JoLt 1992 – Along the Silk Road
The wind whipped up in sudden bursts, creating short but biting sand storms that filled their eyes and mouths with sand. They paused, trying to shield their faces from the stinging sand and to rest awhile before they continued their journey upward. They were a strange group and the local men of the desert watched with amazement mixed with tremendous admiration. Those who were fit reached the top of the huge sand dune first although they experienced some difficulty towards the end of the climb. Behind them came the less fit and the partially disabled; panting as their feet sank deep into the sand with each slow step. Finally, struggling well behind the others came youngsters with quite severe disabilities. A boy with Spina Bifida who was normally confined to a wheelchair, made the climb backwards on his bottom, swinging his body between his arms as they bore his weight.
The first to the top hastened down to help and encourage the slowest. Gradually, with frequent stops, all who attempted the climb made it to the top and experienced the exhilaration that comes from achieving the impossible. Amid the swirling, blistering sand they whooped with delight and when at last they started to make their way down, they did so exhausted but happy.
They were a remarkable group: A boy with hemiplegia and a speech defect; another who had recently had a leg amputated because of cancer; a sixteen year old whose successful treatment for a cerebral tumour left him with a legacy of impaired vision, lack of growth and problems with gross-motor co-ordination. There was a cystic fibrosis sufferer who did his own physiotherapy; four deaf girls, one of whom had only recently been involved in a major road traffic accident that left her hearing impaired, covered in scars and feeling desperately alone and isolated.
There was a young woman, full of cheer and chatter who with her walking frame made light of her Cerebral Palsy; another, with hereditary ataxia which, despite many painful operations, had left her increasingly disabled and with a limited life expectancy. There were two other girls with Cerebral Palsy, one of whom had many personal challenges to overcome on the journey; a girl with Muscular Dystrophy and Scoliosis of the spine who was never expected to walk unaided yet was fully mobile; and a boy who was registered blind and who lived in a deprived area with little stimulation. The others, although physically able, had experienced severe neglect and emotional, verbal, physical and, in one case, sexual abuse. They were accompanied by six adults (including a doctor) as they made their 3,500 mile overland journey along the Silk Road from Beijing in China to Islamabad in Pakistan.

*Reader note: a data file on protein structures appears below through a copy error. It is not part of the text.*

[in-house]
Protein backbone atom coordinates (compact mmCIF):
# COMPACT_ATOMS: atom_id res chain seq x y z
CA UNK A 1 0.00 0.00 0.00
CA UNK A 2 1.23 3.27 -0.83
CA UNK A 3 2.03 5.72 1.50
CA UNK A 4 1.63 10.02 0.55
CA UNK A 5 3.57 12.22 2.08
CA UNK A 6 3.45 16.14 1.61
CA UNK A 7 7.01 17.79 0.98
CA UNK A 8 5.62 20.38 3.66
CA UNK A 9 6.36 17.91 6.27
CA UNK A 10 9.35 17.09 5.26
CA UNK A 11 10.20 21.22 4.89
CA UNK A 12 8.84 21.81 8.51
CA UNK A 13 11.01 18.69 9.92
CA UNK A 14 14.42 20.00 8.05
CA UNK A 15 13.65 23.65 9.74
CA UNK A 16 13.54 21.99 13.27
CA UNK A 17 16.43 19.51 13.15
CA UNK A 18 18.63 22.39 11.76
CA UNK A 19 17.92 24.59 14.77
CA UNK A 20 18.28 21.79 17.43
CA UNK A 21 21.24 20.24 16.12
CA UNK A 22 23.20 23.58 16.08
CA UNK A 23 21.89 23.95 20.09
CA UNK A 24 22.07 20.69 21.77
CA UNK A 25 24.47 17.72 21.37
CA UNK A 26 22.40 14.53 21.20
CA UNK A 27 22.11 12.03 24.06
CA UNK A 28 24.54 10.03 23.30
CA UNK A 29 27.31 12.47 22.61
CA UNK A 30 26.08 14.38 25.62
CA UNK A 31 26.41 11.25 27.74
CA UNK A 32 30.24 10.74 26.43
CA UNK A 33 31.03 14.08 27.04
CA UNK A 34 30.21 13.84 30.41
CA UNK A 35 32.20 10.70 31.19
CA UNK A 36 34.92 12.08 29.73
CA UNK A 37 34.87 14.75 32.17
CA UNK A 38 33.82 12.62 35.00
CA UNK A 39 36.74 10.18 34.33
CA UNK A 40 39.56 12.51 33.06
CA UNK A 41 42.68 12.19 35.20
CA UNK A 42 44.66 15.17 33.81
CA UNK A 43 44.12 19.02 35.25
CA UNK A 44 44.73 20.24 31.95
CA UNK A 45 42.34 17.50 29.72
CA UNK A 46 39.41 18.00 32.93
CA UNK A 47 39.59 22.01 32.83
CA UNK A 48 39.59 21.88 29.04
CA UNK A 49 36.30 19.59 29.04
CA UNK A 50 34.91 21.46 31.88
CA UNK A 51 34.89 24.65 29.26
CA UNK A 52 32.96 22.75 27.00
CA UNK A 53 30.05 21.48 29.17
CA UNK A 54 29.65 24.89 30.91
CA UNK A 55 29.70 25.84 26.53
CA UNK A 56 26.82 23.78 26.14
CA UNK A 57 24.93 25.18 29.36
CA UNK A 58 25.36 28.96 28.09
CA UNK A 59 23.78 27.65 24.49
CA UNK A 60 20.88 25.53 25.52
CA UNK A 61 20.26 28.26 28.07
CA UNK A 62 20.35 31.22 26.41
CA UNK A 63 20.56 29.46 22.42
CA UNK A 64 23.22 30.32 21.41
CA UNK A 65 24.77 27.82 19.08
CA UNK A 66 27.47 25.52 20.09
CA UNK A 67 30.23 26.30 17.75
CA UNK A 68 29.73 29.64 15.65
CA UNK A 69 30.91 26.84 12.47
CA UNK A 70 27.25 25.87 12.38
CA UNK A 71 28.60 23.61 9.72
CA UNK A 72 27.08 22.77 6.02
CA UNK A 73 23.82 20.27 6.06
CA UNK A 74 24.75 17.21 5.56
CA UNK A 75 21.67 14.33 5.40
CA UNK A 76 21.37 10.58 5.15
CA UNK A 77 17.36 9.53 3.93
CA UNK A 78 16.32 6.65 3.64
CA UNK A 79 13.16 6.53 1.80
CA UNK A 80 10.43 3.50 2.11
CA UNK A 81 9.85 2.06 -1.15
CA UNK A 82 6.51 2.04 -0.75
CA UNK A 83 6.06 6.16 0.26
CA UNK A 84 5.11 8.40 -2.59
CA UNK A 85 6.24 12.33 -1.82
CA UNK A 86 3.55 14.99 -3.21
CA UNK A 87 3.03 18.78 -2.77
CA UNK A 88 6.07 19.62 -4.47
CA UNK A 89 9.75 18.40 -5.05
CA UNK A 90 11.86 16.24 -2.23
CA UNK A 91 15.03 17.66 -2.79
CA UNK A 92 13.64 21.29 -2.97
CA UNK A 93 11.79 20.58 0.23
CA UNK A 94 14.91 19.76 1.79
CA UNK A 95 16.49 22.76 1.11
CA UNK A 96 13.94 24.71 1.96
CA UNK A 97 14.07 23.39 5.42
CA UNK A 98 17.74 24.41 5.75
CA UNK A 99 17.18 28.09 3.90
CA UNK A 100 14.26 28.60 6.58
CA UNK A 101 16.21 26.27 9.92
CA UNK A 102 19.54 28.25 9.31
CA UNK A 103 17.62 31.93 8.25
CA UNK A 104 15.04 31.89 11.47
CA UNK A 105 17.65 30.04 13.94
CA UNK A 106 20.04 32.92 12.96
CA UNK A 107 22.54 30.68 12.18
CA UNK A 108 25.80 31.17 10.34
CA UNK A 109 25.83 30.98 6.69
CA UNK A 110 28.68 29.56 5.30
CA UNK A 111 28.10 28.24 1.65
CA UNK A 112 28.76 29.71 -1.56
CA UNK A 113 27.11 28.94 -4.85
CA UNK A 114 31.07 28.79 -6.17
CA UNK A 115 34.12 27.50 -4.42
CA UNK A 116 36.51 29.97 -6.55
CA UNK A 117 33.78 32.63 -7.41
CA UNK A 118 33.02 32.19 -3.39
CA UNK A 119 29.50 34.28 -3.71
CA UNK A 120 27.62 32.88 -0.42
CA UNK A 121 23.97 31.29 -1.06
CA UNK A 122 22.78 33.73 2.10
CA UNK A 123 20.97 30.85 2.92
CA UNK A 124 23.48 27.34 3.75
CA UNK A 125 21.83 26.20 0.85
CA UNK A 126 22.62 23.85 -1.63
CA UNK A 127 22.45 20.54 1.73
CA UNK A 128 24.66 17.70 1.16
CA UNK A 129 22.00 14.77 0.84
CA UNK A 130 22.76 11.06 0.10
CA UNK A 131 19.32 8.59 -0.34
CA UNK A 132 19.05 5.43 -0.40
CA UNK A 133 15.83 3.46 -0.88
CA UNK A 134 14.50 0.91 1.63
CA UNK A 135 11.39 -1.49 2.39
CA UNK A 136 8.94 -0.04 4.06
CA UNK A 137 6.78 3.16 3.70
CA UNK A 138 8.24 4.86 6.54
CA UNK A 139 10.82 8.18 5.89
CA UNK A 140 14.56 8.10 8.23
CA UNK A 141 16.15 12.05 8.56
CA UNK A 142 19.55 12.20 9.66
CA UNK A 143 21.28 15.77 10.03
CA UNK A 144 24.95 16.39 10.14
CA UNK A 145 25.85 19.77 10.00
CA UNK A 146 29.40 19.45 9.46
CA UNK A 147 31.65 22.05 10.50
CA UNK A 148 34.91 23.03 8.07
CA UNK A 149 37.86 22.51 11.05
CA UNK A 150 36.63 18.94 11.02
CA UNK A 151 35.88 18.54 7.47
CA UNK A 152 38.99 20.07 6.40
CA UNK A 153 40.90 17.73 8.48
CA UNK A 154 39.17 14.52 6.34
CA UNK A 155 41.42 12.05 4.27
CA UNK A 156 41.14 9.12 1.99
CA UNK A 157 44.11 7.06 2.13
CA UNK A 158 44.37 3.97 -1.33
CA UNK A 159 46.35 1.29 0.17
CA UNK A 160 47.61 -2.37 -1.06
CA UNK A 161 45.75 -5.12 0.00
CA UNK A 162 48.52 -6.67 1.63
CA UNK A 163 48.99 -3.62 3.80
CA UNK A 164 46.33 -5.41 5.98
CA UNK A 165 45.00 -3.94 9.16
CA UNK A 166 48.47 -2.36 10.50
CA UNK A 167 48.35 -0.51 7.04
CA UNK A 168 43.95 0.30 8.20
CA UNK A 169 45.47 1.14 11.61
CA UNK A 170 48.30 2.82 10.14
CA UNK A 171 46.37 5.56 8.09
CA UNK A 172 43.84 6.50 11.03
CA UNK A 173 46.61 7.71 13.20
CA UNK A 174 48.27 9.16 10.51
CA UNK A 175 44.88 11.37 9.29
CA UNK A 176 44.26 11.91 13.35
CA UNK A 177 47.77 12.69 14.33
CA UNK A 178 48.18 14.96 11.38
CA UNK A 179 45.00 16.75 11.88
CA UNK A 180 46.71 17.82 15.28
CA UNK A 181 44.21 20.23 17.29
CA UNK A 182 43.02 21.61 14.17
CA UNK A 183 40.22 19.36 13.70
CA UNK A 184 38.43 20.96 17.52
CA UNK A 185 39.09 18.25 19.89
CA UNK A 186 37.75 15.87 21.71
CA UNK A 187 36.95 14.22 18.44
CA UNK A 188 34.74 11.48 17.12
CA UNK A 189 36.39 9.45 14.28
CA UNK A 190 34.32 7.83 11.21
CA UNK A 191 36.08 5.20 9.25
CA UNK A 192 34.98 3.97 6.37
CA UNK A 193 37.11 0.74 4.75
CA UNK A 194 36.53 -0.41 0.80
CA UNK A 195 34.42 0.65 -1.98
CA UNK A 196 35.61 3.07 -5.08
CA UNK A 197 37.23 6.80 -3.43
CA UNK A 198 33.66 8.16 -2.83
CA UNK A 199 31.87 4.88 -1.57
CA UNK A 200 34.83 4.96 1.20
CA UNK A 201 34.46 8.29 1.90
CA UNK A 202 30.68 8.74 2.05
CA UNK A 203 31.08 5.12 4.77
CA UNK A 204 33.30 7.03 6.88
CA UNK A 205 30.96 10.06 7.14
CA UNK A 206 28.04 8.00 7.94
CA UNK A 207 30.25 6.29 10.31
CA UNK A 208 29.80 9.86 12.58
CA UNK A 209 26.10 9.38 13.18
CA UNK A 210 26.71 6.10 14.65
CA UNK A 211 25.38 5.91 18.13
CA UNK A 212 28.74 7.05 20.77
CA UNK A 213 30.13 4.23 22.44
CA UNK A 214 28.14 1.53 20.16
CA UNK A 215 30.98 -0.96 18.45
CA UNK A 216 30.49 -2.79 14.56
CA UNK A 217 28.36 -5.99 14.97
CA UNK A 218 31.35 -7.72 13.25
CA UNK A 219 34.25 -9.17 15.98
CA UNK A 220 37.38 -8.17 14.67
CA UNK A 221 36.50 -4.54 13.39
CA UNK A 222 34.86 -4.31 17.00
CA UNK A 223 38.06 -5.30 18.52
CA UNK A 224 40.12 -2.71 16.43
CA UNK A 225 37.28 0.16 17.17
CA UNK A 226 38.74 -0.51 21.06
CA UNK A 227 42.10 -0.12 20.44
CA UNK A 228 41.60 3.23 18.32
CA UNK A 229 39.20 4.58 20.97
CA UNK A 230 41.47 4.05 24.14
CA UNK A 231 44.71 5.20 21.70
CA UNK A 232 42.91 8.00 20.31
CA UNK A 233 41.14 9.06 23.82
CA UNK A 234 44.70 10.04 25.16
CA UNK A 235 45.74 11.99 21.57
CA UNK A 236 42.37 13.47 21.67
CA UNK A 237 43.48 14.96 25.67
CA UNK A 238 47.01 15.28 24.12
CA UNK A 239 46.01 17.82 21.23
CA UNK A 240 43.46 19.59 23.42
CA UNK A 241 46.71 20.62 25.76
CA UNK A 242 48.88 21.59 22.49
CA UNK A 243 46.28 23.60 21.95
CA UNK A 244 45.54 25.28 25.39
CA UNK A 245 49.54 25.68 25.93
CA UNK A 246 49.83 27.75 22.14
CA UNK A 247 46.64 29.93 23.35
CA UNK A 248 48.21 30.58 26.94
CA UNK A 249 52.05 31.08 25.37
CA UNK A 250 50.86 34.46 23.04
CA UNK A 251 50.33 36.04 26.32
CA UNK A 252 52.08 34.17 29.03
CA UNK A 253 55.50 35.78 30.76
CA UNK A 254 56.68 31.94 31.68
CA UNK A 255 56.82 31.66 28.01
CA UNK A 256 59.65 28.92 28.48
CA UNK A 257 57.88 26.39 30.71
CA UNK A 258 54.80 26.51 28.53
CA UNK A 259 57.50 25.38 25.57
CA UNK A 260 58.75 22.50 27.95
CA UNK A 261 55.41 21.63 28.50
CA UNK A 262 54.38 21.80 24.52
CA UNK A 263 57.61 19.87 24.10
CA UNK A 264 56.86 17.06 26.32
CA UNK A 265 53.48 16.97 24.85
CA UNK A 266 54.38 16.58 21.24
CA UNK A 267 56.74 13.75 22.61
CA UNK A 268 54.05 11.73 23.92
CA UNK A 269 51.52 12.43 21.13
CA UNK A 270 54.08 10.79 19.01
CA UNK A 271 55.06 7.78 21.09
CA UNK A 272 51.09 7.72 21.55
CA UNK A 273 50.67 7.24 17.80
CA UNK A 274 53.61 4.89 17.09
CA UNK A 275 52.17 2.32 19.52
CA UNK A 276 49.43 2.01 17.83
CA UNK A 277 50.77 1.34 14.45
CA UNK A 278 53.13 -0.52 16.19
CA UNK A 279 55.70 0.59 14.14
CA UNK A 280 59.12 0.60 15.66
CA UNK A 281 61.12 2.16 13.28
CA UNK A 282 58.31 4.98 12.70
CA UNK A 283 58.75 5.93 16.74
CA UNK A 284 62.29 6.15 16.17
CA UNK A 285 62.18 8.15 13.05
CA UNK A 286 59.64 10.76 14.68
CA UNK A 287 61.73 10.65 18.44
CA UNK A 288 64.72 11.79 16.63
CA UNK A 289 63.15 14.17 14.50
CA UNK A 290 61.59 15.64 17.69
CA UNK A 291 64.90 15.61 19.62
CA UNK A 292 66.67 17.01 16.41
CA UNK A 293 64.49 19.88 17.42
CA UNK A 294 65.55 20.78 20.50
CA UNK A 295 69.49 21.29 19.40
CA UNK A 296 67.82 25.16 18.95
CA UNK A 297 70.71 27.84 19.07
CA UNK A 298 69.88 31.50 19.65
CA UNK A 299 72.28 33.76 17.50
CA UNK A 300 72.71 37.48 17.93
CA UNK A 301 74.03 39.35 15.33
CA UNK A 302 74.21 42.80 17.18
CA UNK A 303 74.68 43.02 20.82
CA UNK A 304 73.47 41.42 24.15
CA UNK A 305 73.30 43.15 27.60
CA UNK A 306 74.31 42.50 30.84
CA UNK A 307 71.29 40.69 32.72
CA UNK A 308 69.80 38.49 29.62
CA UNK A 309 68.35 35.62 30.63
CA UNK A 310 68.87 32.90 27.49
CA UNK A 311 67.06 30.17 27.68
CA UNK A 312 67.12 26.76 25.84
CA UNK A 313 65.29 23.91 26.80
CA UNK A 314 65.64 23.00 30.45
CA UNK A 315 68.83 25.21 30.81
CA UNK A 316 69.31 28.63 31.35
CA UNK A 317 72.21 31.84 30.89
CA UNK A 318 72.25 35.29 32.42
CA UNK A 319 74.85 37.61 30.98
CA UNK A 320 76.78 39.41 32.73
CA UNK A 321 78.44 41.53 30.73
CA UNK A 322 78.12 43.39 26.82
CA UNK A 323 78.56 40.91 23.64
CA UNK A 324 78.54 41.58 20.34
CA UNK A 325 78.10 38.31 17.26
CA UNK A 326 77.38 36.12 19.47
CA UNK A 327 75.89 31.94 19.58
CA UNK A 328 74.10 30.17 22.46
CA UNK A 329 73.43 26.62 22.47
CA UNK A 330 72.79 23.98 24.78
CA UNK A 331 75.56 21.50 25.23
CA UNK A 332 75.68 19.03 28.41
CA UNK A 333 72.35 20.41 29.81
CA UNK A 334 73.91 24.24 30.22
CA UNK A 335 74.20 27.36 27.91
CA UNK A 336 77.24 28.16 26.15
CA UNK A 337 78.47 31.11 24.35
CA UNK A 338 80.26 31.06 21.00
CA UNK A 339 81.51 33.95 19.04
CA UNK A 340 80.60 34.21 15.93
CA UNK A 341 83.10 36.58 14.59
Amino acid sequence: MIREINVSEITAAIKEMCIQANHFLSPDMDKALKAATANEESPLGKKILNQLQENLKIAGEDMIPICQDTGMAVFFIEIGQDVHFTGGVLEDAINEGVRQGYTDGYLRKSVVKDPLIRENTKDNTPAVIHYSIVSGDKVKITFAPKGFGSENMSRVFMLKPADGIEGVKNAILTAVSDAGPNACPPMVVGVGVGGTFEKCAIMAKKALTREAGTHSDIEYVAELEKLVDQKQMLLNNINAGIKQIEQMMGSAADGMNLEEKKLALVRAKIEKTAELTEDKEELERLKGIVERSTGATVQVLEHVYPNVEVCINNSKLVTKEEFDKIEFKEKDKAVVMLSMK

Their journey had started in early July with a long, and much delayed flight via Karachi to Beijing; but, their tiredness was soon forgotten when they swam under the stars at the British Embassy. Many strange and varied experiences followed thick and fast: Camping in Mongolian Yurts north of the Great Wall where they first came across horrendously smelling toilets of the squatting type over which the disabled girls had to be lifted; attempting to ride semi-wild Mongolian horses as the nomads whizzed past in every direction; struggling with wheelchairs among the teeming crowds on the Great Wall; searching for silk and bartering in the markets; heading out on a camel train across mighty sand dunes that unexpectedly appeared in the otherwise hard and barren Gobi and Taklimakan Deserts; pushing through dense crowds at railway stations and trying not to lose the group; struggling with chopsticks and Chinese food; waking up at the crack of dawn and collapsing exhausted after a long day’s travel; travelling at night along winding roads across mountains; being stranded in Xian because of mud-slides across railway tracks; visiting rehabilitation centres for the disabled and seeing massage and acupuncture being used to ‘cure’ disabilities.